Senator Gillibrand emphasizes the importance of paid leave.
2015 represents the 22nd year of the Family Medical Leave Act (FMLA), a momentous piece of federal legislation that secured the right of working Americans to take up to 12 weeks off of work for the birth of their child, to care for their newborn, to care for a loved one with a serious illness, or to respond to their own serious illness Unlike the current gridlock in Washington, passage of the FMLA represented a consensus that hard working individuals should not lose their jobs if they become seriously ill and new mothers should be given time to recover from pregnancy and bond with their new child. However, 22 years later, the law has not moved forward. Workers are still not guaranteed any wage replacement when on medical leave, and over 40% of American’s do not qualify for leave under the FMLA at all. The United States remains the only developed nation and one of just 2 worldwide which does not offer paid maternity leave for new mothers.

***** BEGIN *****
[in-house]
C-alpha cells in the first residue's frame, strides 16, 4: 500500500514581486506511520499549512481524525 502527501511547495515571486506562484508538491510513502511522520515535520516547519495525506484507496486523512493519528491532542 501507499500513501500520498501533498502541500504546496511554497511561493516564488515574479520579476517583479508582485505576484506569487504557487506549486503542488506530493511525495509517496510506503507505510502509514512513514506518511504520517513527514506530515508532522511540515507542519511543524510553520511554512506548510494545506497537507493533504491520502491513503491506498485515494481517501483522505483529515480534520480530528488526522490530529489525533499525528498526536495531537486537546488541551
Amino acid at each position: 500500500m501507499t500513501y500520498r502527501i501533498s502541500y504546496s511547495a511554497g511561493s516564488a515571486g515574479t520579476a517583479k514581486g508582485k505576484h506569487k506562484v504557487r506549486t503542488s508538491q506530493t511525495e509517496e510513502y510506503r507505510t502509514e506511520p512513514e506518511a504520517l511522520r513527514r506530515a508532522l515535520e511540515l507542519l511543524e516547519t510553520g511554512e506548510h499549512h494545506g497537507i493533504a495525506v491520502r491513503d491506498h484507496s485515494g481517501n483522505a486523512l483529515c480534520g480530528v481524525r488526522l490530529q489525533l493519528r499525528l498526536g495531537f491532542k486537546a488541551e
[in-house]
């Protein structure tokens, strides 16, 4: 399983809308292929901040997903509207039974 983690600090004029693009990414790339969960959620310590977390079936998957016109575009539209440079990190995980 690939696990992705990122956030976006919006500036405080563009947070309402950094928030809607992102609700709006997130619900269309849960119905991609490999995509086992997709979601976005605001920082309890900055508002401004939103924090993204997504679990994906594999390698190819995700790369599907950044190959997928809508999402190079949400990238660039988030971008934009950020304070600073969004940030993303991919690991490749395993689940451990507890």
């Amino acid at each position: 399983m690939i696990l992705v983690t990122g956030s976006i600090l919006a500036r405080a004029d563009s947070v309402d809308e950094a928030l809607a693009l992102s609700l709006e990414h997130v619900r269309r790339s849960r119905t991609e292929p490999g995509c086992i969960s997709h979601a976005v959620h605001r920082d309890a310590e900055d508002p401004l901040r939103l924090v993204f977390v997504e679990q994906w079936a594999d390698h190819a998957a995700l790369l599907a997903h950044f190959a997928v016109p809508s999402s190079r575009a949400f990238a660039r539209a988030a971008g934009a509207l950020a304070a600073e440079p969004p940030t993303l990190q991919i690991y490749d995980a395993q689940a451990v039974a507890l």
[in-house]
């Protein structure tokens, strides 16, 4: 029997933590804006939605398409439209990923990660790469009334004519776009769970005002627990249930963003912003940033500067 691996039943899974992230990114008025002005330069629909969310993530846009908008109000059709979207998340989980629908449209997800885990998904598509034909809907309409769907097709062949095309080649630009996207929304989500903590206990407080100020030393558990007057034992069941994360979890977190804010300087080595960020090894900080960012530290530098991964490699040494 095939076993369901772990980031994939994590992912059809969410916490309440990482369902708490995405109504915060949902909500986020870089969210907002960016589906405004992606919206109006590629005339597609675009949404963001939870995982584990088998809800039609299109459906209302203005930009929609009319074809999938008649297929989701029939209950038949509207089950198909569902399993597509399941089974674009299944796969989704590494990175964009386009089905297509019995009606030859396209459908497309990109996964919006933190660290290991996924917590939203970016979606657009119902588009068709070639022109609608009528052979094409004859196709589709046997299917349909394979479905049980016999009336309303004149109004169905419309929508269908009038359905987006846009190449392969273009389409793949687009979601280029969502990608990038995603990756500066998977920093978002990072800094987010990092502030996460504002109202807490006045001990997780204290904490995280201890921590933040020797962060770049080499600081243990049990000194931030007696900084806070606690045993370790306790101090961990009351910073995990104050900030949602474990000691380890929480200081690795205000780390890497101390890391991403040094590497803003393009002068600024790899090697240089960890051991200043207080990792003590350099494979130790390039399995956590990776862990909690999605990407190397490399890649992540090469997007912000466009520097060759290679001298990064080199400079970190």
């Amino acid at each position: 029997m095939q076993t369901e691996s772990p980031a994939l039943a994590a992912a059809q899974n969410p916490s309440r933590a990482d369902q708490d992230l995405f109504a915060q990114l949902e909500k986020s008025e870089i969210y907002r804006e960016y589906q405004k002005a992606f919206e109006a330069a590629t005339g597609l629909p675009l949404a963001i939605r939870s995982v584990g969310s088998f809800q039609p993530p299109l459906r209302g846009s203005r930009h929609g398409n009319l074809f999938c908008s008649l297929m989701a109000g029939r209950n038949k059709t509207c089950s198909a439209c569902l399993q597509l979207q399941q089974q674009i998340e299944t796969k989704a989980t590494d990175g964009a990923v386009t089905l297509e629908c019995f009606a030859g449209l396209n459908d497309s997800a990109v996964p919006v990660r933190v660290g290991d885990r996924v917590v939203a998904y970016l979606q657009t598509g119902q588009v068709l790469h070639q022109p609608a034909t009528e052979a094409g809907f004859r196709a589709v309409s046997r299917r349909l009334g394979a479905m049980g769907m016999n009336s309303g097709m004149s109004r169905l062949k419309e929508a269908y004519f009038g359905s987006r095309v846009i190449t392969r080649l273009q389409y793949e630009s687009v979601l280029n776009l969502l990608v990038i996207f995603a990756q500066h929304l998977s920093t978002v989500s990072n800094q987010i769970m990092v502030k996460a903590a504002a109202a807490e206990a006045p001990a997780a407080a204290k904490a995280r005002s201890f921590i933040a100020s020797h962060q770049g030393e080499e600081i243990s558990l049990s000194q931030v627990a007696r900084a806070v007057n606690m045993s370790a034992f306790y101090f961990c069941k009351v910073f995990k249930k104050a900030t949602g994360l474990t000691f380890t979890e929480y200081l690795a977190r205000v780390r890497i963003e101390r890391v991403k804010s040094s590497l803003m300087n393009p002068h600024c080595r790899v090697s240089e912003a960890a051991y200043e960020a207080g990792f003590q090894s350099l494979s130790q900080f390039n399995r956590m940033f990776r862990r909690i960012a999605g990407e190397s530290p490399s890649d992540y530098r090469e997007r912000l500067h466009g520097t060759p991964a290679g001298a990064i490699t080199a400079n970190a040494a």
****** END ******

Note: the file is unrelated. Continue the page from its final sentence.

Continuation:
For working families who are living paycheck to paycheck, lack of access to paid family leave policies can have dramatic effects. Under the FMLA, those without paid medical leave are 39% more likely to end up on public assistance than those with paid leave. While only 13% of private workers have access to paid time off, 93% of women who make use of paid paternity leave are back at work 9-12 months following birth, and 69% of those who returned from paid time off to the same employer saw no change in pay or hours worked. Medical Leave Insurance is a common sense policy that helps to reduce worker turnover, increase productivity, and maintain institutional knowledge.